Eucalyptus eugenioides. Family name: Myrtaceae
Small-leaved stringybark; thin-leaved stringybark; Wilkinson´s stringybark; pink blackbutt
- Medium forest tree, grows 25–35m high.
- Stem grows 0.7–1.0m diameter.
- Trunk is generally straight with good form.
- Crown is well branched and moderately dense.
- Bark is typically thick, stringy and persistent (doesn’t shed) up to the small branches.
- Bark is longitudinally fissured, and grey to brown.
- Common coastal eucalypt and some adjacent tablelands of New South Wales, extending to Yarraman, Queensland.
- Isolated stands in the Carnarvon Range area and the Blackdown Tableland.
- Found on elevated sites in North Queensland from Mt Spec to the Windsor Tableland and north to Cooktown.
- Sawn timber is available.
- Heartwood is mainly light brown and occasionally pale pink.
- Sapwood is paler but not sharply different.
- Generally medium texture and uniform but sometimes interlocked.
- Interlocked grain may produce attractive figure (pattern).
- Engineering: sawn timber used to construct wharves and bridges, railway sleepers, cross arms, poles, piles, mining timbers.
- Construction: sawn timber in general house framing, cladding, internal and external flooring, linings and joinery; also fencing, landscaping and retaining walls.
- Decorative: outdoor furniture, turnery.
- Others: boat building (keel and framing components, planking), coach, vehicle and carriage building, structural plywood.
- Density: 1010kg/m3 at 12% moisture content; about 1.0m3 of seasoned sawn timber per tonne.
- Strength groups: S3 unseasoned, SD3 seasoned.
- Stress grades: F8, F11, F14, F17 (unseasoned); F14, F17, F22, F27 (seasoned) when visually stress-graded according to AS 2082-2000: Timber—Hardwood—Visually stress-graded hardwood for structural purposes.
- Joint groups: J2 unseasoned, JD1 seasoned.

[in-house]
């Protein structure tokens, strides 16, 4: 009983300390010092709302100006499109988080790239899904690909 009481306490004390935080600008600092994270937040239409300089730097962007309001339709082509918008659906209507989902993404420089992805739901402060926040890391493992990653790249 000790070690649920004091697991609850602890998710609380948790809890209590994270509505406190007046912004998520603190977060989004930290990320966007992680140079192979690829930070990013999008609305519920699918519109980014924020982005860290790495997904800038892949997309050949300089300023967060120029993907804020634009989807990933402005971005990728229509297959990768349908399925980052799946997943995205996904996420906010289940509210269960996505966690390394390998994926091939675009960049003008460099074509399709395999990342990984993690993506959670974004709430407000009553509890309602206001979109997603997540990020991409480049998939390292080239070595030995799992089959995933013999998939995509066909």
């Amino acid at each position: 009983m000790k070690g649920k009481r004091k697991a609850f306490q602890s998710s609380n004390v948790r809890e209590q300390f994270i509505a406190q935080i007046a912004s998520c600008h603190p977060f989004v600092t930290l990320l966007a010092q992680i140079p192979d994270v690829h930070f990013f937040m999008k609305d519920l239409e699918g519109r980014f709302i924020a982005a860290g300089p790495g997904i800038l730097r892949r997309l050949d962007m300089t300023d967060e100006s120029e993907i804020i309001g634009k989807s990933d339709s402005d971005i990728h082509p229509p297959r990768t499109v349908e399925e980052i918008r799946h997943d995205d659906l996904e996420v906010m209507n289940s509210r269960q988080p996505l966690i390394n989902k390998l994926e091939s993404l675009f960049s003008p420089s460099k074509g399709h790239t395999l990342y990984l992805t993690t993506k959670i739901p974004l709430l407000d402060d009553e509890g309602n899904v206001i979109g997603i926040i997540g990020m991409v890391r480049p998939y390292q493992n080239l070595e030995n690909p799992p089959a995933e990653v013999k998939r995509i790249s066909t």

- Shrinkage to 12% MC: 7.1% (tangential), 3.2% (radial).
- Unit shrinkage: 0.36% (tangential), 0.25% (radial)—these values apply to timber reconditioned after seasoning.
- Durability above-ground: Class 2 (life expectancy 15–40 years).
- Durability in-ground: Class 2 (life expectancy 15–25 years).
- Lyctine susceptibility: sapwood not susceptible to lyctid borer attack.
- Termite resistance: not resistant.
- Preservation: sapwood readily impregnates with preservative but penetration of heartwood is negligible using available commercial processes.
- Seasoning: satisfactorily dries using conventional air and kiln seasoning.
- Hardness: very hard (rated 1 on a 6-class scale) to indent and working with hand tools.
- Machining: machines and turns well.
- Fixing: no difficulty using standard fittings and fastenings.
- Gluing: as with most high-density species, machine and prepare surface immediately before gluing.
- Finishing: readily accepts paint, stain and polish.
- Sapwood: very pale brown, lighter than heartwood.
- Heartwood: light brown, occasionally pale pink.
- Texture: medium texture and uniform; grain sometimes interlocked.
- Vessels: solitary, small to medium and numerous; evenly distributed; abundant tyloses; obvious vessel lines on longitudinal surfaces.
- Parenchyma (soft tissue): none visible.
- Rays: very fine, barely visible under a lens.
- Burning splinter test: match-size splinter burns to charcoal leaving no ash.
Research and resources
- Boland, DJ, Brooker, MIH, Chippendale, GM, Hall, N, Hyland, BPM, Johnston, RD, Kleinig, DA and Turner, JD 2006, Forest trees of Australia, 5th ed., CSIRO Publishing, Collingwood, Australia.
- Bootle, K 2005, Wood in Australia: Types, properties and uses, 2nd ed., McGraw-Hill, Sydney.
- Ilic, J 1991, CSIRO atlas of hardwoods, Crawford House Press, Bathurst, Australia.
- Queensland Government, DAF 2018, Construction timbers in Queensland: Properties and specifications for satisfactory performance of construction
- Last reviewed: 12 Dec 2018
- Last updated: 12 Dec 2018